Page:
Weight loss study - using QIIME2 for microbiome analysis

Dear QIIME2 Team,

my name is Tim, I am a physician/researcher at the NIH. I am currently analyzing microbiome data from our weight loss study in QIIME2. I use the newest QIIME2 version, which I natively installed on my MacBook Pro using miniconda. I already completed the moving pictures tutorial. However, I am not sure if QIIME2 can do the analyses I would like to do.

Study design:

  • 15 participants underwent 6 weeks of in-patient caloric restriction with a liquid diet
  • Stool samples were taken at Baseline, weekly from Week 1 to 6 during the weight loss period, and at the post-weight loss period (in total 8 time points)
  • Meta data includes weight lost and stool calories

Research question:

  • Do certain bacteria/features at baseline predict weight loss?
  • Do changes in bacteria/features during caloric restriction correlate with concomitant changes in stool calories?

Question to you as QIIME2 experts:

  • Is there a way to do these analyses in QIIME2? I already found the longitudinal analysis tool but I am not sure if I can also use it for this kind of analysis?

Thanks so much for helping out :slight_smile:


Hi @TimNIH,
QIIME 2 can do anything if you put a bit of elbow grease in. (take that statement with a pinch of salt: it has yet to achieve enduring world peace or clean my car)

Easy peasy:

  1. Filter your feature table to contain only baseline samples.
  2. add a metadata column for those samples, which indicates the degree of weight loss, or even multiple elements of this, e.g., % weight loss at each time point, etc. You may also want to take the log of those values, depending on what the distribution looks like.
  3. Use qiime sample-classifier regress-samples-ncv or regress-samples to predict each weight loss metric of interest, one at a time. See the online tutorials for some examples.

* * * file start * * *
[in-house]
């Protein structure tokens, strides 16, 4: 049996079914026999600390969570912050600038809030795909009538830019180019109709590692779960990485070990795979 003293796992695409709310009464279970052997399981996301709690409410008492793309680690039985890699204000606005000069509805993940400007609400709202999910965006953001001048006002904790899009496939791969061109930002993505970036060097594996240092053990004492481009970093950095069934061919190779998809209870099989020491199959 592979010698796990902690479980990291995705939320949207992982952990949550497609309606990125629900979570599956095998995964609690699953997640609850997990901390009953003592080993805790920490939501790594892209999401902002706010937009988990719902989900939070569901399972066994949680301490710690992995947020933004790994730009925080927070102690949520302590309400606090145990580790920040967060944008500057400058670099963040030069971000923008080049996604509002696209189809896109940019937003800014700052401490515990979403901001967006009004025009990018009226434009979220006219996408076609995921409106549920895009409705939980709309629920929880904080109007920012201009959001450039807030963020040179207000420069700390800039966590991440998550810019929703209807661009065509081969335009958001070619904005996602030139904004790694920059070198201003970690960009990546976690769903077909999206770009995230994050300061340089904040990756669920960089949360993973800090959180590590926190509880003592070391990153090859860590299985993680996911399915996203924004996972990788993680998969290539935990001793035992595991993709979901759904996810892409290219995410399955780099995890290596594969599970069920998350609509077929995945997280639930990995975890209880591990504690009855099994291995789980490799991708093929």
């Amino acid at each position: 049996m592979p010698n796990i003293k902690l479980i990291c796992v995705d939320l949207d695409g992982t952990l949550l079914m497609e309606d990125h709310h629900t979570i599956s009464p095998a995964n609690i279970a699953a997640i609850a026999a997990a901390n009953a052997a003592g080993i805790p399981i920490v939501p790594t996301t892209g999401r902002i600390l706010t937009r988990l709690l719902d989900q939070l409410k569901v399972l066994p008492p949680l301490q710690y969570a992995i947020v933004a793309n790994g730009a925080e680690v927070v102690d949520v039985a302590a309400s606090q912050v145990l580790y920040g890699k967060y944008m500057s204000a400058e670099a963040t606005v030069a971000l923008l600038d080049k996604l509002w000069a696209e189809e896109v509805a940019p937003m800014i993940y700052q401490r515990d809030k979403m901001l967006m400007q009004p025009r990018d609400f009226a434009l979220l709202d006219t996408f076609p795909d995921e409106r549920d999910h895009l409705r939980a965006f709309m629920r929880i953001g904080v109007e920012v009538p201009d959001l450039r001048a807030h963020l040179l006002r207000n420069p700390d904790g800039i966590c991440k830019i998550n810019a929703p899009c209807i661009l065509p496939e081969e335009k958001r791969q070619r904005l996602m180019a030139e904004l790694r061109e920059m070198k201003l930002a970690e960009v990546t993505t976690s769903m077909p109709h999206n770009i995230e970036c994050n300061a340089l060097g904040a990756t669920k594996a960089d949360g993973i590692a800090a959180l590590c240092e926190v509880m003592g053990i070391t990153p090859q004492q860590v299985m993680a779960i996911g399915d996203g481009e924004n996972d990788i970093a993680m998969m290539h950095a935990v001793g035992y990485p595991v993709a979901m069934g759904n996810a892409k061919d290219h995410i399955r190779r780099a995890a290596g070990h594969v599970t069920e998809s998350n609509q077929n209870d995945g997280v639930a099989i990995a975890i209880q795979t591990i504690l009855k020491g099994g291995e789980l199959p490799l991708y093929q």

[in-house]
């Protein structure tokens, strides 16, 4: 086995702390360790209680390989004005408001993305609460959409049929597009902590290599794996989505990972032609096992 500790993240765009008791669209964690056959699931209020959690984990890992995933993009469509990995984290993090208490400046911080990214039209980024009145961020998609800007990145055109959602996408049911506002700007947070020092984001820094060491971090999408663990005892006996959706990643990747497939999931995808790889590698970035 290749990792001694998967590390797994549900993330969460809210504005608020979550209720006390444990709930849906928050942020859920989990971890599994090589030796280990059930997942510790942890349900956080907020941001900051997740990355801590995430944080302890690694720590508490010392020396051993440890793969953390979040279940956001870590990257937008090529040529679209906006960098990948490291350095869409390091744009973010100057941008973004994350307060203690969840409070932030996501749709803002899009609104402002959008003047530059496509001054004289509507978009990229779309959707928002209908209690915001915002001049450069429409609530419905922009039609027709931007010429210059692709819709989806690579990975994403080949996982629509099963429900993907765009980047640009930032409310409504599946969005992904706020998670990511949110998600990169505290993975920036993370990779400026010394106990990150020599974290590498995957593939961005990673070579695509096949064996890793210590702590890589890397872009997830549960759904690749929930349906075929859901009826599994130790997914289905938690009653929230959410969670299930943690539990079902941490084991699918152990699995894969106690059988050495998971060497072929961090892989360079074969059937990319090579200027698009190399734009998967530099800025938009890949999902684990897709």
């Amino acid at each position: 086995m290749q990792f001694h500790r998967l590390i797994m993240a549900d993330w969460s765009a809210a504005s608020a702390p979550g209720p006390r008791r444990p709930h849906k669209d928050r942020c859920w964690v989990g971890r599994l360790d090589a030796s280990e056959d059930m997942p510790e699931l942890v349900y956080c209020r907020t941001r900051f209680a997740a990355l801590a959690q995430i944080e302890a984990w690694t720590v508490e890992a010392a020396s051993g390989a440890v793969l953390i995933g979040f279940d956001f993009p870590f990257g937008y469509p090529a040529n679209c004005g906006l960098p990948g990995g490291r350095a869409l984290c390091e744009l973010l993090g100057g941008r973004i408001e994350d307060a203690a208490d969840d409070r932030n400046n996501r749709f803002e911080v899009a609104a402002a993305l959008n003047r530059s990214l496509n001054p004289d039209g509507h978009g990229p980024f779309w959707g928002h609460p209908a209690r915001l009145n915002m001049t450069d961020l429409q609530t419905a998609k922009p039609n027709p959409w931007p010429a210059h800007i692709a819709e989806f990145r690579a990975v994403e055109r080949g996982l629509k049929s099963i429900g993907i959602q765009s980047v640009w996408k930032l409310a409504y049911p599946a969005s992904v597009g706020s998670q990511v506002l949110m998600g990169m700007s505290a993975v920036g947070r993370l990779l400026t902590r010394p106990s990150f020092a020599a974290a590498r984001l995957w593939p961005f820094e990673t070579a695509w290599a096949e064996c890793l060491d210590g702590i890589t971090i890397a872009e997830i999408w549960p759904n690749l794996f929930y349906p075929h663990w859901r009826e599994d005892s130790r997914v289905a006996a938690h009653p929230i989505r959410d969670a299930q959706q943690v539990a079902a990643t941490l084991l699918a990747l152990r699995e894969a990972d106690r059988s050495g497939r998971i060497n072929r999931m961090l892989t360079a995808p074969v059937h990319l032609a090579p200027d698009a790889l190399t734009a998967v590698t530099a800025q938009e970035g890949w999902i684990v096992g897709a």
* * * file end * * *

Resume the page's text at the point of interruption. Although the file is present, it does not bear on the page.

The main issue here is going to be that you have only 15 samples, so this is far too low for very robust predictions, but it is worth a shot.


  1. use regress-samples-ncv to predict subject weight as a function of microbiome at each timepoint (instead of comparing baseline microbiome to terminal weight)
  2. you could correlate weight loss with baseline microbiome using songbird (see below).

This is a bit more challenging, since the bacterial measurements you have are relative abundances, so normal correlation metrics (e.g., spearman, pearson) are invalid. You could try out songbird to regress stool calories vs. microbiome.

q2-longitudinal will have 2 potentially useful features, given your experimental design:

  1. use feature-volatility to discover which features change most as a function of time
  2. Select the most important features, and run linear-mixed-effects to evaluate the change in abundance of these features over time and optionally in relation to different treatments.

I hope that helps!


Hey Nicholas, thanks soooo much for your quick help. I will try this out!

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Hey Nicolas, I started the analysis with qiime sample-classifier regress-samples using weight loss rate as the variable of interest. However, I don't really understand the accuracy_results.qvz file (attached). There are only three subjects out of 15. All have data but not everybody appears on this plot. Do you know why?

I also don't really know how to select the correct values for
I used 20 and 25 now, respectively. But the regression line changes a lot when I change those values. Do you have a good idea how to select the right values for this analysis? I couldn't really find anything on Google...

Thanks so much for helping me out :slight_smile:

accuracy_results.qzv (272.2 KB)

You used regress-samples instead of regress-samples-ncv. The former splits your dataset into a training set and test set (4:1 by default) and only tests the test samples. The latter does the same but K times over, such that each sample is in the test set exactly once — so try the latter and you will get a prediction for each.

More is better to an extent but increases runtime. Start with the default, and if all works reasonably well, try increasing to maybe 500 and see if that helps.

pick a number, any number. This just sets a random seed so that results are repeatable.

setting too few estimators will result in high variability. Which random state you select should not impact results too much unless if you have too few samples leading to weak results, which is probably the case here (as I warned you, 15 samples is really too low for this type of analysis but still worth a look).

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